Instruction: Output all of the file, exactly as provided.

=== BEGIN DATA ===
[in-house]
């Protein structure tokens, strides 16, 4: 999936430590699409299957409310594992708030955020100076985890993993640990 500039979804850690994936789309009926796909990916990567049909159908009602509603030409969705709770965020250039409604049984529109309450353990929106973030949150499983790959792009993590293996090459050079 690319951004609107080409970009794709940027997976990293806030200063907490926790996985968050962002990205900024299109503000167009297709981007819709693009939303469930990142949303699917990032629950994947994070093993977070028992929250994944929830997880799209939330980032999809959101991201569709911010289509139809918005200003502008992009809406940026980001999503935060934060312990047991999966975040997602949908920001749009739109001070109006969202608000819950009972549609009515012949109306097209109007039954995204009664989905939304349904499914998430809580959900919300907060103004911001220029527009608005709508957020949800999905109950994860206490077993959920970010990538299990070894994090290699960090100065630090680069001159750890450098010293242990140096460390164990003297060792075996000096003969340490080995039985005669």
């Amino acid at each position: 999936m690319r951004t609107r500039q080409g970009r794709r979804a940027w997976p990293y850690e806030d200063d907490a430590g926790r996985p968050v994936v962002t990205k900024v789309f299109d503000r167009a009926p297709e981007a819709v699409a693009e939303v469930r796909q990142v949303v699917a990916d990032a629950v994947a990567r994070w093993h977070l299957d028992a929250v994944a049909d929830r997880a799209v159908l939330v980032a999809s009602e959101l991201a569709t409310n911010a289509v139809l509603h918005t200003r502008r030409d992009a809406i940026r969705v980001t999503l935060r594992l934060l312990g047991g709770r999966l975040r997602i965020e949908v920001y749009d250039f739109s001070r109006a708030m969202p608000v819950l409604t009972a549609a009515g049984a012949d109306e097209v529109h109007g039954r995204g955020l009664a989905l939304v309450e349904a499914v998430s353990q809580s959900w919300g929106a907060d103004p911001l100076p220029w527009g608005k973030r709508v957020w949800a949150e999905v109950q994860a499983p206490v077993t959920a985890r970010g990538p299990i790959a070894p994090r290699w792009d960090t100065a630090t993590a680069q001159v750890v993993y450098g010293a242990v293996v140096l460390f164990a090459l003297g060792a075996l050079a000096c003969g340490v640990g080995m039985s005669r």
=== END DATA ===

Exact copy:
[in-house]
């Protein structure tokens, strides 16, 4: 999936430590699409299957409310594992708030955020100076985890993993640990 500039979804850690994936789309009926796909990916990567049909159908009602509603030409969705709770965020250039409604049984529109309450353990929106973030949150499983790959792009993590293996090459050079 690319951004609107080409970009794709940027997976990293806030200063907490926790996985968050962002990205900024299109503000167009297709981007819709693009939303469930990142949303699917990032629950994947994070093993977070028992929250994944929830997880799209939330980032999809959101991201569709911010289509139809918005200003502008992009809406940026980001999503935060934060312990047991999966975040997602949908920001749009739109001070109006969202608000819950009972549609009515012949109306097209109007039954995204009664989905939304349904499914998430809580959900919300907060103004911001220029527009608005709508957020949800999905109950994860206490077993959920970010990538299990070894994090290699960090100065630090680069001159750890450098010293242990140096460390164990003297060792075996000096003969340490080995039985005669």
């Amino acid at each position: 999936m690319r951004t609107r500039q080409g970009r794709r979804a940027w997976p990293y850690e806030d200063d907490a430590g926790r996985p968050v994936v962002t990205k900024v789309f299109d503000r167009a009926p297709e981007a819709v699409a693009e939303v469930r796909q990142v949303v699917a990916d990032a629950v994947a990567r994070w093993h977070l299957d028992a929250v994944a049909d929830r997880a799209v159908l939330v980032a999809s009602e959101l991201a569709t409310n911010a289509v139809l509603h918005t200003r502008r030409d992009a809406i940026r969705v980001t999503l935060r594992l934060l312990g047991g709770r999966l975040r997602i965020e949908v920001y749009d250039f739109s001070r109006a708030m969202p608000v819950l409604t009972a549609a009515g049984a012949d109306e097209v529109h109007g039954r995204g955020l009664a989905l939304v309450e349904a499914v998430s353990q809580s959900w919300g929106a907060d103004p911001l100076p220029w527009g608005k973030r709508v957020w949800a949150e999905v109950q994860a499983p206490v077993t959920a985890r970010g990538p299990i790959a070894p994090r290699w792009d960090t100065a630090t993590a680069q001159v750890v993993y450098g010293a242990v293996v140096l460390f164990a090459l003297g060792a075996l050079a000096c003969g340490v640990g080995m039985s005669r």